March 4 burial for Southern California’s most famous mountain lion at an undisclosed location in the Santa Monica Mountains
On March 4, Southern California’s most famous mountain lion, P-22, was buried in the Santa Monica Mountains where he once roamed. P-22 was a symbol of California’s endangered mountain lions and their decreasing genetic diversity.
P-22 made his home in the urban Griffith Park for the past decade and was given his name as the 22nd puma included in a study conducted by the National Park Service. His death late last year sparked an ongoing argument regarding whether scientists could keep specimens of P-22’s remains for testing and research. Chumash, Tataviam and Gabrielino (Tongva) peoples argued to bury all samples taken during the necropsy with his body on ancestral lands while others believed that this would be disrespectful to tradition. Mountain lions are seen as relatives and teachers within LA’s tribal communities and all sides were eager to reach a compromise by his burial day, but a consensus was not reached by burial day.
On March 4 traditional ceremonial rituals including songs, prayers, and smoke cleansings paid homage to P-22’s legacy before he was laid to rest in an undisclosed location within the Santa Monica Mountains.
“While we have done everything we could to keep the carcass intact, the Tribes and agencies involved are still working toward a conclusion about some of the samples,” the state Department of Fish and Wildlife said in a statement. “What is important to understand is that the Tribes and agencies involved all agreed on moving forward with the burial and it was a moving ceremony. We have come to a better place of understanding and we look forward to continued growth from this place.”
“The death of P-22 has affected all of us and he will forever be a revered icon and ambassador for wildlife conservation,” the Natural History Museum of Los Angeles County said in a statement.
As reported by the Associated Press, Alan Salazar from Fernandeño Tataviam Band of Mission Indians expressed confidence that due to P-22’s example, wildlife officials will learn to be more respectful moving forward towards animals.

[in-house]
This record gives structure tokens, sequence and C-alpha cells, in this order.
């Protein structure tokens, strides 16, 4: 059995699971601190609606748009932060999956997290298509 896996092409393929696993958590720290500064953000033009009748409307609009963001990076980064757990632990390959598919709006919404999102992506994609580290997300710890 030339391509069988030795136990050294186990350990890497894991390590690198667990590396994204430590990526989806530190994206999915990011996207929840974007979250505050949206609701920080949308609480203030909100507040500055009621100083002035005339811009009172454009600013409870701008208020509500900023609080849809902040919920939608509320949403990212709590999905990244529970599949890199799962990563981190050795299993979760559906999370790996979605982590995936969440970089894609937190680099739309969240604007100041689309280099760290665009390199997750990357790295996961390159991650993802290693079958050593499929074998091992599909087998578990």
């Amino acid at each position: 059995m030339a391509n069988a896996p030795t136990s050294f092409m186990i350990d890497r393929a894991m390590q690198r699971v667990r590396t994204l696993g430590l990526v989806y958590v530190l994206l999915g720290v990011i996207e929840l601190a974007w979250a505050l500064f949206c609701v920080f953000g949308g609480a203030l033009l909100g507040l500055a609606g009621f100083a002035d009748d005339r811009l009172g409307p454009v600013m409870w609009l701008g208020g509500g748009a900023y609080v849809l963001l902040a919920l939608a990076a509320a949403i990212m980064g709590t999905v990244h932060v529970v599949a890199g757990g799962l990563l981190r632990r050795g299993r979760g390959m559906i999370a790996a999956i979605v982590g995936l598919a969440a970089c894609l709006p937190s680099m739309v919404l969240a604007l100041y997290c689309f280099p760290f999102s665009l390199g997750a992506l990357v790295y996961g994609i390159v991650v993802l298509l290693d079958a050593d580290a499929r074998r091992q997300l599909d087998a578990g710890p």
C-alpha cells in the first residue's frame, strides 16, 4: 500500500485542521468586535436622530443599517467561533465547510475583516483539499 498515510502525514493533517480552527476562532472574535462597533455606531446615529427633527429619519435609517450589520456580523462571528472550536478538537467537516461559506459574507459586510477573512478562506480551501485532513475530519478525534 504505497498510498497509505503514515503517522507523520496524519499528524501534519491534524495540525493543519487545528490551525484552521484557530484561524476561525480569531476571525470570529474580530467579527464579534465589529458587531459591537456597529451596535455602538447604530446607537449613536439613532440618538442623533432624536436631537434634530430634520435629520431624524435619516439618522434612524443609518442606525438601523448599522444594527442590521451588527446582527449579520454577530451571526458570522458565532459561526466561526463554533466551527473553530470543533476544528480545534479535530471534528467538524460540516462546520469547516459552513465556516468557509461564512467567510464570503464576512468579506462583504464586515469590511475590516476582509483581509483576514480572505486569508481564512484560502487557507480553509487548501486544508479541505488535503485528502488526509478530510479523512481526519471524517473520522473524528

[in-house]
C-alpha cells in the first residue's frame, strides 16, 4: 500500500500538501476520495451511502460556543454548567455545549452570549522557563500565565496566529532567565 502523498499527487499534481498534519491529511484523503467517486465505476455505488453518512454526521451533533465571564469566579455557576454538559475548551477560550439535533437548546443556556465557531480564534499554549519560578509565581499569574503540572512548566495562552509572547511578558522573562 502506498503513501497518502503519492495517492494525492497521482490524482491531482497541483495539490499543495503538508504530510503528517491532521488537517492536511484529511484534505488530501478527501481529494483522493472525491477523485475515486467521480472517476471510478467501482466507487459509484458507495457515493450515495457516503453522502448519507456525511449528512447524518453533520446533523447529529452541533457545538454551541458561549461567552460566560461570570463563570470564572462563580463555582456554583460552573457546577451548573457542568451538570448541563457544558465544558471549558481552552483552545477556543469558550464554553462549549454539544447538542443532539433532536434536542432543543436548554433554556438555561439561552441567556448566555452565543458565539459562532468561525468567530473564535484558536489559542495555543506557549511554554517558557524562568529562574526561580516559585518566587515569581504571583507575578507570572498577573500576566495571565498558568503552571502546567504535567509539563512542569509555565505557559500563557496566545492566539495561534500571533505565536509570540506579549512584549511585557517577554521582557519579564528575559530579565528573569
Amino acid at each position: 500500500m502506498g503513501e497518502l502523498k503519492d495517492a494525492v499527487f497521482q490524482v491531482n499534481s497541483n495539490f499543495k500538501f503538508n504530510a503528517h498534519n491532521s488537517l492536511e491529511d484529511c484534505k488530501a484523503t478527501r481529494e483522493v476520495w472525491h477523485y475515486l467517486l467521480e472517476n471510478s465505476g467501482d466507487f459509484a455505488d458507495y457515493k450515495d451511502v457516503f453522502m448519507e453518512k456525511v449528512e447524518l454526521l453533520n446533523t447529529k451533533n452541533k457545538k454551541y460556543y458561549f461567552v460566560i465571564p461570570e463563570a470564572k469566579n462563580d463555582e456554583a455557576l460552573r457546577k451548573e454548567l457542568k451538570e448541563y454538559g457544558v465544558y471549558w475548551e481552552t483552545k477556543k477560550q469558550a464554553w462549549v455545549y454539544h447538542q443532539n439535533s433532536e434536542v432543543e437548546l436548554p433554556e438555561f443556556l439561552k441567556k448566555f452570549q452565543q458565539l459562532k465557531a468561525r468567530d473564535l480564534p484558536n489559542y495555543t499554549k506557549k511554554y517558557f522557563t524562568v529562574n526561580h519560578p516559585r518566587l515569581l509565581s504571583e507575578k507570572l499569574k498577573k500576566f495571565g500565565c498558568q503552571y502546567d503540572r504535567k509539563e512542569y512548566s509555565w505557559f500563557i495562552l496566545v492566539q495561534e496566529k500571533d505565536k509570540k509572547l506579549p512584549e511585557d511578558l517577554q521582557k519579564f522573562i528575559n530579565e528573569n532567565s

Beth Pratt, California’s executive director for the National Wildlife Federation, wrote in a Facebook post after attending the ceremony that the burial helped her “achieve some measure of peace” while grieving the animal’s death.
“I can also imagine P-22 at peace now, with such a powerful and caring send-off to the next place,” Pratt wrote. “As we laid him to rest, a red-tailed hawk flew overhead and called loudly, perhaps there to help him on his journey.”
P-22’s story is unique and inspiring even when sad; born about 12 years ago in the western Santa Monica Mountains he had to leave due to conflict with his father combined with difficulty finding a potential mate before ultimately making his way across two heavily trafficked freeways into Griffith Park where he was eventually captured by a wildlife biologist via trail cam footage in 2012. Sadly, last December P-22 was captured from a residential backyard after being hit by a car according to examinations which further revealed a skull fracture along with skin infection and diseases affecting both kidneys and liver leading him having been euthanized only five days later.